- Michigan's state legislature has enacted laws that allow for someone like this to walk into your kid's school. Can local districts make this person GTFO?
The Michigan Supreme Court will this week hear arguments in cases that could decide whether school districts can implement gun restrictions that are more stringent than those approved by the state legislature.
The oral arguments, set for Wednesday, stem from two instances in which people with concealed carry permits walked onto the grounds of Michigan school districts while openly carrying firearms. Though it's not legal for people to carry a concealed weapon inside school zones in Michigan, the law does not stop a person who has a concealed pistol license from carrying an openly-holstered weapon inside a school zone. Critics have called the discrepancy an open carry “loophole,” while supporters say the legislature did not regulate the activity for a reason.
The gun rights groups behind the lawsuits charge that the Ann Arbor and Clio school districts overstepped their authority in banning all guns from school grounds. Ann Arbor implemented such a policy in 2015, after a man with a gun on his hip legally walked onto the grounds of one of the district’s high schools for a concert. The Clio lawsuit involves a parent who on more than one occasion was not allowed into his child's school while openly carrying.
The gun groups, Michigan Gun Owners Inc. and Michigan Open Carry Inc., have argued that state law preempts a local unit of government from regulating the possession of firearms, and that the school districts constitute local units of government. The districts counter that Michigan gives public schools the right to enact policies that address the safety and welfare of students and prevent disruption to the educational environment.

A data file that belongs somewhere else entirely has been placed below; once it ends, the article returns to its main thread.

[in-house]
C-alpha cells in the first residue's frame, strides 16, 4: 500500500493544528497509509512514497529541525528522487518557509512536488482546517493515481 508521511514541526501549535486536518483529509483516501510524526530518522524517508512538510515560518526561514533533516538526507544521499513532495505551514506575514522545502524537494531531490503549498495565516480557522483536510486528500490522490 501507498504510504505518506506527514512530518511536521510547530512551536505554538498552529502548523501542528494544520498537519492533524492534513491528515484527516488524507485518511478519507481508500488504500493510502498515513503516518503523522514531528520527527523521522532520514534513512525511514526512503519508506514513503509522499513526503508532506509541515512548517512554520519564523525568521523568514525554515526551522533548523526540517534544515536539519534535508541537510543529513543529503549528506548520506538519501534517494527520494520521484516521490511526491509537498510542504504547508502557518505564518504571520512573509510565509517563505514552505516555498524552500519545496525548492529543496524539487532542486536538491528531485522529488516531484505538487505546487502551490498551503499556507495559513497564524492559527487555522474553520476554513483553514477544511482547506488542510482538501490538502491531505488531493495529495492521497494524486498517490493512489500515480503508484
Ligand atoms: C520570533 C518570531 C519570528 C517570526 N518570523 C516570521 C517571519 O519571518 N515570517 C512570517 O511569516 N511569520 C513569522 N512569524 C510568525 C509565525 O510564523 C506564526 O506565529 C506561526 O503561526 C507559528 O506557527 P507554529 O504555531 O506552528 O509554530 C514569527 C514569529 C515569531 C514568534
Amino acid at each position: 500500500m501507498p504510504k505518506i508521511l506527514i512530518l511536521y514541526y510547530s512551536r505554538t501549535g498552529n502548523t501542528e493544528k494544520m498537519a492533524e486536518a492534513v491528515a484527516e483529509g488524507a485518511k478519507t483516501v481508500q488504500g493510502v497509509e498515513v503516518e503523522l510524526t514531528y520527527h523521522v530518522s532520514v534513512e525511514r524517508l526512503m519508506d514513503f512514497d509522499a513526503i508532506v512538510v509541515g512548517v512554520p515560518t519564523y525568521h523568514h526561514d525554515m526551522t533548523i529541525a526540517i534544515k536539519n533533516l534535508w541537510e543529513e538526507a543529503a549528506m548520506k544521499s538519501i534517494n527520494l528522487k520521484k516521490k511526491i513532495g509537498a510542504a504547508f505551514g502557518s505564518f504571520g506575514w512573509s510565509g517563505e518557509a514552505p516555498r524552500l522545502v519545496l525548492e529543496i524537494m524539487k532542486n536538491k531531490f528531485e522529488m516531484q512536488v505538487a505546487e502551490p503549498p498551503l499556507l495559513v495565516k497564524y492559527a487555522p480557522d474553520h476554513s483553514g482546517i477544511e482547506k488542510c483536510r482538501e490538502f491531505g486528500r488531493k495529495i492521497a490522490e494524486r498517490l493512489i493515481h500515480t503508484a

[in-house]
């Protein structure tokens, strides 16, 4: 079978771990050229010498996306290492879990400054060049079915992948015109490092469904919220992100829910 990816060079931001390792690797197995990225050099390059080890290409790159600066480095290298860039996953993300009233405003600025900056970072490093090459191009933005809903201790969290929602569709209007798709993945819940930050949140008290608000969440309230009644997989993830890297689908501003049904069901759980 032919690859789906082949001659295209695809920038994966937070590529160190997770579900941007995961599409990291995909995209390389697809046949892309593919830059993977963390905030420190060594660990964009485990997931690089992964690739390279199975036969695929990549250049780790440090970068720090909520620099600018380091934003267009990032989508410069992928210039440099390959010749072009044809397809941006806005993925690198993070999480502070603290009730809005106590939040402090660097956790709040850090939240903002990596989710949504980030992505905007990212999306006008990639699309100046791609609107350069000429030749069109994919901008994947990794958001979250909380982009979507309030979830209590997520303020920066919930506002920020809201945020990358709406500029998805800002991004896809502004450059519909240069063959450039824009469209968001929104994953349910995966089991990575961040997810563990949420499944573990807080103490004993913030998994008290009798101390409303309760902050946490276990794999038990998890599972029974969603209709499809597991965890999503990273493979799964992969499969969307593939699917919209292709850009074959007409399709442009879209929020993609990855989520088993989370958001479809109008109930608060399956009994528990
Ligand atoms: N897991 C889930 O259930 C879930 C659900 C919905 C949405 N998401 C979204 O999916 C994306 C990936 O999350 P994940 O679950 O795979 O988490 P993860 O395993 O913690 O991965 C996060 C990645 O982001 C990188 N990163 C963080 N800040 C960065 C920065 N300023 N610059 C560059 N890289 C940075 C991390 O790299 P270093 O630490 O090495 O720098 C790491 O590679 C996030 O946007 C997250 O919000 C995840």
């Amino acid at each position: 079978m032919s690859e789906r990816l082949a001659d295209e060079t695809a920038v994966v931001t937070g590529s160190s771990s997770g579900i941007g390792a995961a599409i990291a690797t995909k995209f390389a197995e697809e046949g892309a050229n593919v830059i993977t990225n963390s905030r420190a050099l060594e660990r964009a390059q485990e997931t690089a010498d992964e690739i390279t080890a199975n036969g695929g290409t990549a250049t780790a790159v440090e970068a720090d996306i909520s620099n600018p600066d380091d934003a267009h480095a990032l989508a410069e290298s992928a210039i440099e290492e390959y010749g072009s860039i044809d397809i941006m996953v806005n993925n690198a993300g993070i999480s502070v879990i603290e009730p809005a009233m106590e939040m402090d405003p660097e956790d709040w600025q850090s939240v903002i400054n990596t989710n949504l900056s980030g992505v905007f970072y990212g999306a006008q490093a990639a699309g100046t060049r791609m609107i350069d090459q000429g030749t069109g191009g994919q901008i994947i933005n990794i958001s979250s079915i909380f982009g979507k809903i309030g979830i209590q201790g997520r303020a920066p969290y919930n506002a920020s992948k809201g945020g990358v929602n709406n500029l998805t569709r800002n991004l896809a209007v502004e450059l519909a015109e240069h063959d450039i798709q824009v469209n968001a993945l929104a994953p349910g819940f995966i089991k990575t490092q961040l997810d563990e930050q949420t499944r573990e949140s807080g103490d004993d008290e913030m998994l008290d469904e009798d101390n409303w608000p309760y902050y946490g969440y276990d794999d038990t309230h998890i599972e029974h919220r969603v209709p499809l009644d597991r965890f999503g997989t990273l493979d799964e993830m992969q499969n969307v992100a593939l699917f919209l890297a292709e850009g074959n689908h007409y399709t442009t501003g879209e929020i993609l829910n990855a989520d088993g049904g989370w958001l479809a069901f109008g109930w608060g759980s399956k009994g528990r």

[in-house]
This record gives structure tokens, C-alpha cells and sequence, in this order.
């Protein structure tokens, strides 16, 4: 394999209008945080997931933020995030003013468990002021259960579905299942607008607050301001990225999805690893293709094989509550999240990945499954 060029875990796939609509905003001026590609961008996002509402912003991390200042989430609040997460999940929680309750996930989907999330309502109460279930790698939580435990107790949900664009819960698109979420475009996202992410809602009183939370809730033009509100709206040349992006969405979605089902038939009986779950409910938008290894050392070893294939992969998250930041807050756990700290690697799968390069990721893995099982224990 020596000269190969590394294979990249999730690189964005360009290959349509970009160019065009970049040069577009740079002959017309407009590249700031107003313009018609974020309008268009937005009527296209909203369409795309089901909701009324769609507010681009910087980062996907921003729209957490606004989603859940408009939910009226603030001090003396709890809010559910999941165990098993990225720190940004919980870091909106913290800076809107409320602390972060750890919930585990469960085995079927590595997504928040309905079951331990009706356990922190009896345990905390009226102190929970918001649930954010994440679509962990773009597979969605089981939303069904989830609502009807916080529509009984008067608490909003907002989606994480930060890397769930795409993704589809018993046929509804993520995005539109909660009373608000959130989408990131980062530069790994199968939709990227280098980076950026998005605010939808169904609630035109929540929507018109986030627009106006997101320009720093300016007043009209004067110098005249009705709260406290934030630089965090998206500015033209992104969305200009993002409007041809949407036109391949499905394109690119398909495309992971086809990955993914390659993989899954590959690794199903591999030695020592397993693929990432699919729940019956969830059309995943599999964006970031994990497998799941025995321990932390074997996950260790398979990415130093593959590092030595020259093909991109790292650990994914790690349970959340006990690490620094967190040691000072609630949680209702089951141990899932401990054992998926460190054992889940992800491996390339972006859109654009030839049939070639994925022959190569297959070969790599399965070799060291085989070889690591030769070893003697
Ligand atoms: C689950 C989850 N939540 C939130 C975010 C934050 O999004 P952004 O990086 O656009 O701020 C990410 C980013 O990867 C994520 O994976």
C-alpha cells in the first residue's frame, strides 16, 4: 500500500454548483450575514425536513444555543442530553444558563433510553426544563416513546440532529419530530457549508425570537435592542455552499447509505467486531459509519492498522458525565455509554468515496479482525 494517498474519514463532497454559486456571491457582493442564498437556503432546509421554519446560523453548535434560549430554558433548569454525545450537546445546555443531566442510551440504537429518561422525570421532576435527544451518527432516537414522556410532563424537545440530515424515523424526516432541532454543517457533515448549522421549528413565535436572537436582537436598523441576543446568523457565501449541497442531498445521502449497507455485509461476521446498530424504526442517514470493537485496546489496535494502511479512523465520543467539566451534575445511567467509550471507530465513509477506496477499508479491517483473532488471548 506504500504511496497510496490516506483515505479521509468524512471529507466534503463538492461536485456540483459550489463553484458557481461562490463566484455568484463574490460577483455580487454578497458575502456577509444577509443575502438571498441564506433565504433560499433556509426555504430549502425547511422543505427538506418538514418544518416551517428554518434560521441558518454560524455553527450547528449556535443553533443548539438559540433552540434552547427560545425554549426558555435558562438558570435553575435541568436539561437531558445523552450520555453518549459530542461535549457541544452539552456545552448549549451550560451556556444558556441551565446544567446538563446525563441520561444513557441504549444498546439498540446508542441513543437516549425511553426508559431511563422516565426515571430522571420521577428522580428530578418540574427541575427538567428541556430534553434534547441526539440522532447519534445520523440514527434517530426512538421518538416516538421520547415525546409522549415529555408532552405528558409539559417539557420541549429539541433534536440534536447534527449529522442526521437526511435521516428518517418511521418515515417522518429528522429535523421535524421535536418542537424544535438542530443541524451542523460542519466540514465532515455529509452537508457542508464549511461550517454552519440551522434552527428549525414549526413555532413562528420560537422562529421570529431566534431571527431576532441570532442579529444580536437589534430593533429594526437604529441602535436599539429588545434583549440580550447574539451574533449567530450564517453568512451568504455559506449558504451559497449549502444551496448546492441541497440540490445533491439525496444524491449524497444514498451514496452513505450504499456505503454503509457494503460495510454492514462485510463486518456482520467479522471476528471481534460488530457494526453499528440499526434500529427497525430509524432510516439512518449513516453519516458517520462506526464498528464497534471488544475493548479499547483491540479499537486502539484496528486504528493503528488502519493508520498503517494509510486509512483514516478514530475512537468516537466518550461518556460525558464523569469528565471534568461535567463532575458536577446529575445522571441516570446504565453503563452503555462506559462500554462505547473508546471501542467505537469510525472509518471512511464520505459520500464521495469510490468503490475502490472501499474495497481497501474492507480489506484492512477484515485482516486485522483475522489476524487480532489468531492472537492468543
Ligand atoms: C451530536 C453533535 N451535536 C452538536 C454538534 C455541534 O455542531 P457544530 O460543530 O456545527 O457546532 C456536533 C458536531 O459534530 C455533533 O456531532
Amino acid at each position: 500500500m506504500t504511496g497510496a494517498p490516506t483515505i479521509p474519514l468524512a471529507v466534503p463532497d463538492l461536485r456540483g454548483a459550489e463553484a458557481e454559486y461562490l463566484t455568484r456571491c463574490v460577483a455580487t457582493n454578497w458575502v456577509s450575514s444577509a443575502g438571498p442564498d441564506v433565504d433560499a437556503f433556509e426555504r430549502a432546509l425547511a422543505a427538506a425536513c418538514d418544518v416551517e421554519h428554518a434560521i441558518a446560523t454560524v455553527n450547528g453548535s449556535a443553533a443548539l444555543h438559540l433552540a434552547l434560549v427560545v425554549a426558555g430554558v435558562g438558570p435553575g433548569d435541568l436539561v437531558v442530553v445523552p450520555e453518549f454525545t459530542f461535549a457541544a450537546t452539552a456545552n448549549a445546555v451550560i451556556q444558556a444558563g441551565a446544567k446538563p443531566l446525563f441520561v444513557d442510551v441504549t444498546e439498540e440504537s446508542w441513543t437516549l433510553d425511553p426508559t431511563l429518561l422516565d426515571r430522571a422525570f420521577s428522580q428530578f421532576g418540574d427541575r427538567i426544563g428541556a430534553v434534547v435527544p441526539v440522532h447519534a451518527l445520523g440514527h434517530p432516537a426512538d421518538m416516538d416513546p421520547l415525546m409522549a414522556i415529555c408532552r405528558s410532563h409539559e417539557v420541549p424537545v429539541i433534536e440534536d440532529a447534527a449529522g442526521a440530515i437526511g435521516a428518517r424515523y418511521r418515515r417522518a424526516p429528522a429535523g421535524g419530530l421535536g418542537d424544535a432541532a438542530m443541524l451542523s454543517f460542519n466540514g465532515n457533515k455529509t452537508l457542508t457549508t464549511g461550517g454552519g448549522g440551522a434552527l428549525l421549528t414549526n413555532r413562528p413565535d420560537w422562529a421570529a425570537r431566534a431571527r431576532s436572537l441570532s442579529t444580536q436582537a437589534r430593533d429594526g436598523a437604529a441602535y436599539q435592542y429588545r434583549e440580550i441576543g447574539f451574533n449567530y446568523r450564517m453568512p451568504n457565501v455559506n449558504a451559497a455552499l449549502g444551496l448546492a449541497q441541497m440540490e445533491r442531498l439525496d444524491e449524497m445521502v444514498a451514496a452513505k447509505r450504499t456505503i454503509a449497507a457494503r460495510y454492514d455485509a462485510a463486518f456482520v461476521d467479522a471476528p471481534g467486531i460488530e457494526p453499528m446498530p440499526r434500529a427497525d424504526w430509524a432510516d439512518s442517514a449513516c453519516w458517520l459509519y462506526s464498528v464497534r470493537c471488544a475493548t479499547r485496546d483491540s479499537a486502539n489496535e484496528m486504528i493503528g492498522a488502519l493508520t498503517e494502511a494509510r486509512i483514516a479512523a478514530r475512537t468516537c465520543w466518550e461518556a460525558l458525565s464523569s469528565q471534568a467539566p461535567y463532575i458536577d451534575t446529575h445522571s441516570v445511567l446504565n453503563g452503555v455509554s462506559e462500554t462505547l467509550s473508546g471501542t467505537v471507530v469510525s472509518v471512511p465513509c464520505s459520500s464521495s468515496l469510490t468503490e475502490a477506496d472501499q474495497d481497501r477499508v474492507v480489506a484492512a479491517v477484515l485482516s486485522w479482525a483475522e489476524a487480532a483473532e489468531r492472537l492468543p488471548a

A three-judge panel at the Michigan Court of Appeals unanimously sided with the districts in 2016, pointing to more than two dozen state laws that refer to “weapon-free school zones.”
“These four words telegraph an unmistakable objective regarding guns and schools; indeed, we find it hard to imagine a more straightforward expression of legislative will. The Legislature contemplated that this repeatedly invoked phrase would be interpreted to mean exactly what it says — no weapons are allowed in schools.”
(How the currently seated state legislature would interpret the meaning of that phrase likely isn't a comfort for school districts trying to protect their kids — in November, the Michigan Senate approved letting people carry concealed guns
in schools, churches, and other places.)
According to the Detroit News
, as of late last year, the Michigan Supreme Court had not said whether it would weigh in on the merits of either case.
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